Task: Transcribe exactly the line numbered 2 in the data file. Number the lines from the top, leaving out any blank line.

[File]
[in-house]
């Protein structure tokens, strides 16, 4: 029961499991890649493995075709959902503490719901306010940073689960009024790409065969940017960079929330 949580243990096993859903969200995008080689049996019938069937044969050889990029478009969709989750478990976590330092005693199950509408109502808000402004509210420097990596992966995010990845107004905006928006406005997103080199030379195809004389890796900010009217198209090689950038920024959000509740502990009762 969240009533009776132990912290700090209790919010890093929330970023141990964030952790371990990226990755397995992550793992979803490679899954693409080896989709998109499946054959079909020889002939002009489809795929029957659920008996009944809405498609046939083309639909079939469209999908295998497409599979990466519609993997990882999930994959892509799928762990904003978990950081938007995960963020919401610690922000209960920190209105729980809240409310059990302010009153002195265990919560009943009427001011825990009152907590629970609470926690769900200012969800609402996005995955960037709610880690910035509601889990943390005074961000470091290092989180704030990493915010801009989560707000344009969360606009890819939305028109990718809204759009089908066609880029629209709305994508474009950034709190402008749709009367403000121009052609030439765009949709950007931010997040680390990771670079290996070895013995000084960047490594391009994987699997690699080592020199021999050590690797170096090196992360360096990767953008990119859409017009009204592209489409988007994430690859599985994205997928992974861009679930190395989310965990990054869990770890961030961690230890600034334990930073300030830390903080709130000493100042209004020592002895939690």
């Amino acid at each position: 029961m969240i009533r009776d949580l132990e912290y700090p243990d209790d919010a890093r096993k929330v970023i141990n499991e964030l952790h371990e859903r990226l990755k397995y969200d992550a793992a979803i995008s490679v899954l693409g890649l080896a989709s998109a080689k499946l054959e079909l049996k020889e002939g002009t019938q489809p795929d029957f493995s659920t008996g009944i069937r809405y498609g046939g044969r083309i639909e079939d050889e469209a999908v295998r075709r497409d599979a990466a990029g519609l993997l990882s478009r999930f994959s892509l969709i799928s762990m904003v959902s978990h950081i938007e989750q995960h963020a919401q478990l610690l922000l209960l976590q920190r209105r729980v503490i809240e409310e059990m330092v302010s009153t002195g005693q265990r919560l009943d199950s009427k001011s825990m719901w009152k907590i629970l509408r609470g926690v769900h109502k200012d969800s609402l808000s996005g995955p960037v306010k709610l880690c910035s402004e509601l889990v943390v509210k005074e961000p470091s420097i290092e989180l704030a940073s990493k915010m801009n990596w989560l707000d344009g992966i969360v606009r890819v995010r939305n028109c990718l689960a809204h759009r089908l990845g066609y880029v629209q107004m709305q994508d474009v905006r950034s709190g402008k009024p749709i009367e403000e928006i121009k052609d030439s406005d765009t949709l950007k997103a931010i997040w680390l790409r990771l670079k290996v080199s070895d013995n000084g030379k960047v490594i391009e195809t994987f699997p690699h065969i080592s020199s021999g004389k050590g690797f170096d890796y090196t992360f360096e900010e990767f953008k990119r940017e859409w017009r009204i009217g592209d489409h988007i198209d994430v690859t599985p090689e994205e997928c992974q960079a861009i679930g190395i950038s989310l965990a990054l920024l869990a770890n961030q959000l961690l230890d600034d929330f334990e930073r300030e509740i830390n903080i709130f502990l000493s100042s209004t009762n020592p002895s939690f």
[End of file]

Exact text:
């Protein structure tokens, strides 16, 4: 029961499991890649493995075709959902503490719901306010940073689960009024790409065969940017960079929330 949580243990096993859903969200995008080689049996019938069937044969050889990029478009969709989750478990976590330092005693199950509408109502808000402004509210420097990596992966995010990845107004905006928006406005997103080199030379195809004389890796900010009217198209090689950038920024959000509740502990009762 969240009533009776132990912290700090209790919010890093929330970023141990964030952790371990990226990755397995992550793992979803490679899954693409080896989709998109499946054959079909020889002939002009489809795929029957659920008996009944809405498609046939083309639909079939469209999908295998497409599979990466519609993997990882999930994959892509799928762990904003978990950081938007995960963020919401610690922000209960920190209105729980809240409310059990302010009153002195265990919560009943009427001011825990009152907590629970609470926690769900200012969800609402996005995955960037709610880690910035509601889990943390005074961000470091290092989180704030990493915010801009989560707000344009969360606009890819939305028109990718809204759009089908066609880029629209709305994508474009950034709190402008749709009367403000121009052609030439765009949709950007931010997040680390990771670079290996070895013995000084960047490594391009994987699997690699080592020199021999050590690797170096090196992360360096990767953008990119859409017009009204592209489409988007994430690859599985994205997928992974861009679930190395989310965990990054869990770890961030961690230890600034334990930073300030830390903080709130000493100042209004020592002895939690």